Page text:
Ice Smarts


Ken Smith:
Injuries happen when mental lapses occur.

Read this and consider basic "common sense" learned by the experienced.  Zipping merrily along alone is an invitation to disaster.  Explore, test the ice, find the hazards and sail with company.  Pay atttention to lines of ice chunks, they mark seams.  Flowing water makes holes and thin spots.  Gas bubbles make runner-eaters that become boat-breakers.  Cracks grab edges and steer the boat for you--or bend or break planks and alignment.

Quoted from the four-lakes site in the safety section:

High and Dry Ice Boating
From the Blade Runner Newsletter (Four Lakes IBC, Madison, WI)
Winter 2003

One of the most powerful forces of nature, ranking right up there with gravity, atom splitting, and the unknown powers that always make a buttered piece of bread fall buttered side down on a floor, is the force of attraction between an ice boat and open water.

Though I hesitate to use the term "global warming", it can not be argued that we are definitely experienced a warming trend the past several years. This in turn means that our sport has suffered in its search for sailable ice. The 4LIYC always tries to pick out safe ice on which to conduct our racing activities, but lately it seems that in order to get any sailing in we must contend with thin ice and/or areas of open water on the lake.

This requires increased awareness on everyoneís part. Not only is sailing into open water dangerous, the publicity and the involvement of police or fire rescue units, (whether warranted or not), is not good for our sport.

The Blade Runner is taking this time to offer up a few (hopefully) helpful hints on how to stay high and dry while sailing your ice boat.

1. Gather Information- Find out before you set sail if the lake has any particularly dangerous or suspect areas to look out for. (Hint: they always do!!!) Ask other sailors, ask your Fleet Captain, ask an ice fisherman. Find out where the bad areas are and then stay away from them!

2.Respect the Lake-99.5% of the time you cannot (I repeat; cannot!!!) sail the entire lake, shore to shore in all directions. Open water, thin ice, expansion cracks, ice heaves, river and creek inlets and outlets or springs are all just waiting to inflict harm to you and your boat.

3.Pleasure Sailing is More Dangerous than Racing-I cannot recall the last time the club had to rescue someone from open water that they sailed into while competing in a club race. And yet there have been numerous times in the past few years that we had to pull sailors out of the drink who had been pleasure sailing on areas of the lake that they shouldnít have been near. If you must go pleasure cruising at least tell someone where you plan on going so someone might know something when you turn up missing.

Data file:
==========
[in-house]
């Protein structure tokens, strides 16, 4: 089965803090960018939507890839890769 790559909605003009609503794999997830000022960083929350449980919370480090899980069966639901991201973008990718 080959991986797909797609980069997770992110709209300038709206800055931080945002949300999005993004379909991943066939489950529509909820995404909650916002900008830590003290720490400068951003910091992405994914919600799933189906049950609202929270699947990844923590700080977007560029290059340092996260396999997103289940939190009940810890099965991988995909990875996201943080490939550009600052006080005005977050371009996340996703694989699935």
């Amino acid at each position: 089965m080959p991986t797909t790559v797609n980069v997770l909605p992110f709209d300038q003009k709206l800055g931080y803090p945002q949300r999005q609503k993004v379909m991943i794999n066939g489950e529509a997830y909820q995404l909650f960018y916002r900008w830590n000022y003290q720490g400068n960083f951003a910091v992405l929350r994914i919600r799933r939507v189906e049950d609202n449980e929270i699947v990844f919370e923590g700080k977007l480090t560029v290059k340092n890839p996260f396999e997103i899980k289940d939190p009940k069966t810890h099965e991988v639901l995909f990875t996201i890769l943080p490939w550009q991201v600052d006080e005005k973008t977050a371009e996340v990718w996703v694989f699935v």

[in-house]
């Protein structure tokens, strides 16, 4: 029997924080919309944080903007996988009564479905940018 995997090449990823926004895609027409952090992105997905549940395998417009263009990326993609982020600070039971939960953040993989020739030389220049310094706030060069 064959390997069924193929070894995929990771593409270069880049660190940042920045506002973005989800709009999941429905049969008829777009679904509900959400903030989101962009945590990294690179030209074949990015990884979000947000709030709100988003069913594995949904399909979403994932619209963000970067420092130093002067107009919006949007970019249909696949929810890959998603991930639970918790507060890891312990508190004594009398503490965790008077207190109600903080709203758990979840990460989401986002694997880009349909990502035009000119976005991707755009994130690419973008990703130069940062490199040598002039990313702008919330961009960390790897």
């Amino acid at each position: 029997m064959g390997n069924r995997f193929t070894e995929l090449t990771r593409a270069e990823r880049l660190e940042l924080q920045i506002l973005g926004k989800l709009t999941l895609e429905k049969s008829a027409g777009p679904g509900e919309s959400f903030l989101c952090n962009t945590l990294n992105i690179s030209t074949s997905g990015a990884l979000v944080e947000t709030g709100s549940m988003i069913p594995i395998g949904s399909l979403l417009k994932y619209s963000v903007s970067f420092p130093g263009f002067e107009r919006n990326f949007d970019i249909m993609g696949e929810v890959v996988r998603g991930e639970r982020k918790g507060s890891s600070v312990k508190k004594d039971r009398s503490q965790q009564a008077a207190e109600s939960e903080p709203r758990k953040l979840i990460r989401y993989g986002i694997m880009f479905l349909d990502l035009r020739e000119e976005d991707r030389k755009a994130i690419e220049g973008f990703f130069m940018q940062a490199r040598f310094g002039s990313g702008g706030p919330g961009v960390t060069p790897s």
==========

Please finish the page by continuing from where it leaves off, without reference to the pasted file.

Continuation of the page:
4.Use the Buddy System-It would be great if Buddy Melges could sit next to you, steering you clear of trouble, as you leisurely sailed around the lake. But thatís not what weíre talking about here. What we mean is donít go sailing alone! Iím not talking about taking a passenger along for a ride, find a friend with another boat to go sailing with you. I know this has the potential of being two boats in the water but in practice it seldom works out that way. 5. Equip yourself for Survival- There are several things you can and should do in order to help yourself should trouble occur on the ice.

5.Carry a set of "Bear Claws"-These are like ice picks that can aid you in climbing out of the water and onto the ice. A inflatable life jacket is a great idea. Some racers already have them, they are unobtrusive and at about $75.00 pretty cheap insurance. A cell phone and a length of rope in your boat may not be a bad idea. Of course you should always dress appropriately, have some sort of ice creepers or spikes for your boots, and use a decent helmet.

6.Stay with your Boat- In most cases your boat will not sink to the bottom when you sail into open water. You, on the other hand cannot (I repeat, CANNOT), stay afloat too long in icy water. The cold water drains your energy much faster than swimming does in the warm summertime. Your clothes, when wet, may seem like youíre carrying an anchor with you as you try to swim for it. Stay with your boat, it is the best chance for your survival. Yell like hell for help. [Carry a whistle, too!-Ed.] There you have it, a few common sense things to consider when ice boating. Most of this advice is directed at the pleasure sailors out there, (and therefore will probably never see this article), but itís pretty sound advice for all of us.


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